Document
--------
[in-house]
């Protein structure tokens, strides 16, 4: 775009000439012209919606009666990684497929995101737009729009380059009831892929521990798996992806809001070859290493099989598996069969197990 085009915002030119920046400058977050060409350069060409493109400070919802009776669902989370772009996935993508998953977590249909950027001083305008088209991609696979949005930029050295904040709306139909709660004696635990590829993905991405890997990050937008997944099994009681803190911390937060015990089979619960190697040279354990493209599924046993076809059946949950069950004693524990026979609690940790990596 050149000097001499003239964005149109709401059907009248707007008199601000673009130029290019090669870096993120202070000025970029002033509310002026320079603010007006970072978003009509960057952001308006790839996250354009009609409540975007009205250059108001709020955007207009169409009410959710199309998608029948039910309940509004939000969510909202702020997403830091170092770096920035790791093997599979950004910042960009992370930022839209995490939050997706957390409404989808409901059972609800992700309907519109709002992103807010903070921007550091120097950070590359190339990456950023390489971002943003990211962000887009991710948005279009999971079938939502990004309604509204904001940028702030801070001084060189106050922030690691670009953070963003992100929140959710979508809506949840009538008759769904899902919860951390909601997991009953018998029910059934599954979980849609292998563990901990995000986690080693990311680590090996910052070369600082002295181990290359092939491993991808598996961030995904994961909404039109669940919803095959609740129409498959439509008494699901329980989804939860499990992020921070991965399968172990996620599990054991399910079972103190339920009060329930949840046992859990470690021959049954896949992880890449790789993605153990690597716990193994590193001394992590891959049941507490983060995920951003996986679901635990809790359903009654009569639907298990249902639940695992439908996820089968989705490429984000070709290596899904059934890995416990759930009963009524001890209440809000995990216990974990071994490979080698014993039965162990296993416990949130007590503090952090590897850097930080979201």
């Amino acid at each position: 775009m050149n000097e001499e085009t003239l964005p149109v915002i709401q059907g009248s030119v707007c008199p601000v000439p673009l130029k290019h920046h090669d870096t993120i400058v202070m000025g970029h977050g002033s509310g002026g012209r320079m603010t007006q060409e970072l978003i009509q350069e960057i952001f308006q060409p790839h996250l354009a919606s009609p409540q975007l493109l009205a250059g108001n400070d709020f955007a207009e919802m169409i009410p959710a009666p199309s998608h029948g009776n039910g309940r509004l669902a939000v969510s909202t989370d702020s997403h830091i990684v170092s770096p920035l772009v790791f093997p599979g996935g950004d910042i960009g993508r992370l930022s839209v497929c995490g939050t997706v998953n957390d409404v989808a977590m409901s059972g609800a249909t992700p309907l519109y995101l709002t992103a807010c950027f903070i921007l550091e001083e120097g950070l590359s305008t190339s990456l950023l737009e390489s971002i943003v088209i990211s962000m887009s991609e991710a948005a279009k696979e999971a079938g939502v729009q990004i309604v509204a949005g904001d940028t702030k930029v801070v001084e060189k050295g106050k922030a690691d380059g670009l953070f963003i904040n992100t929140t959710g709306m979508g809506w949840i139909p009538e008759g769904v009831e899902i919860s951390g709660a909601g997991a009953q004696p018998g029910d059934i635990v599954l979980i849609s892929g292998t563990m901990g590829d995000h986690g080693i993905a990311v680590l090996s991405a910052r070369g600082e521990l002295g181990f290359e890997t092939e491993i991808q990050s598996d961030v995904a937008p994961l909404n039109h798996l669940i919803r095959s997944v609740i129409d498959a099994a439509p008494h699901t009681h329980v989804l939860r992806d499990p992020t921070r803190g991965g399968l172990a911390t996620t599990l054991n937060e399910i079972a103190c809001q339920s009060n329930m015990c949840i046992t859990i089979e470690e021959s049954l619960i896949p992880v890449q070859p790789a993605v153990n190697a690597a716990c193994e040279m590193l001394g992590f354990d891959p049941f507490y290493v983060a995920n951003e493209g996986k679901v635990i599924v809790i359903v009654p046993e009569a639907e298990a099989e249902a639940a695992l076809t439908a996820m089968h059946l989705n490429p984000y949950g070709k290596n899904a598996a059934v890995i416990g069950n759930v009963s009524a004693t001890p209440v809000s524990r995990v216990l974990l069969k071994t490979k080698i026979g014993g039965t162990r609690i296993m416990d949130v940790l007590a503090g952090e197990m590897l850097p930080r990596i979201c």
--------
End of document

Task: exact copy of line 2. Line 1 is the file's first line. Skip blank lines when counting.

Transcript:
């Protein structure tokens, strides 16, 4: 775009000439012209919606009666990684497929995101737009729009380059009831892929521990798996992806809001070859290493099989598996069969197990 085009915002030119920046400058977050060409350069060409493109400070919802009776669902989370772009996935993508998953977590249909950027001083305008088209991609696979949005930029050295904040709306139909709660004696635990590829993905991405890997990050937008997944099994009681803190911390937060015990089979619960190697040279354990493209599924046993076809059946949950069950004693524990026979609690940790990596 050149000097001499003239964005149109709401059907009248707007008199601000673009130029290019090669870096993120202070000025970029002033509310002026320079603010007006970072978003009509960057952001308006790839996250354009009609409540975007009205250059108001709020955007207009169409009410959710199309998608029948039910309940509004939000969510909202702020997403830091170092770096920035790791093997599979950004910042960009992370930022839209995490939050997706957390409404989808409901059972609800992700309907519109709002992103807010903070921007550091120097950070590359190339990456950023390489971002943003990211962000887009991710948005279009999971079938939502990004309604509204904001940028702030801070001084060189106050922030690691670009953070963003992100929140959710979508809506949840009538008759769904899902919860951390909601997991009953018998029910059934599954979980849609292998563990901990995000986690080693990311680590090996910052070369600082002295181990290359092939491993991808598996961030995904994961909404039109669940919803095959609740129409498959439509008494699901329980989804939860499990992020921070991965399968172990996620599990054991399910079972103190339920009060329930949840046992859990470690021959049954896949992880890449790789993605153990690597716990193994590193001394992590891959049941507490983060995920951003996986679901635990809790359903009654009569639907298990249902639940695992439908996820089968989705490429984000070709290596899904059934890995416990759930009963009524001890209440809000995990216990974990071994490979080698014993039965162990296993416990949130007590503090952090590897850097930080979201």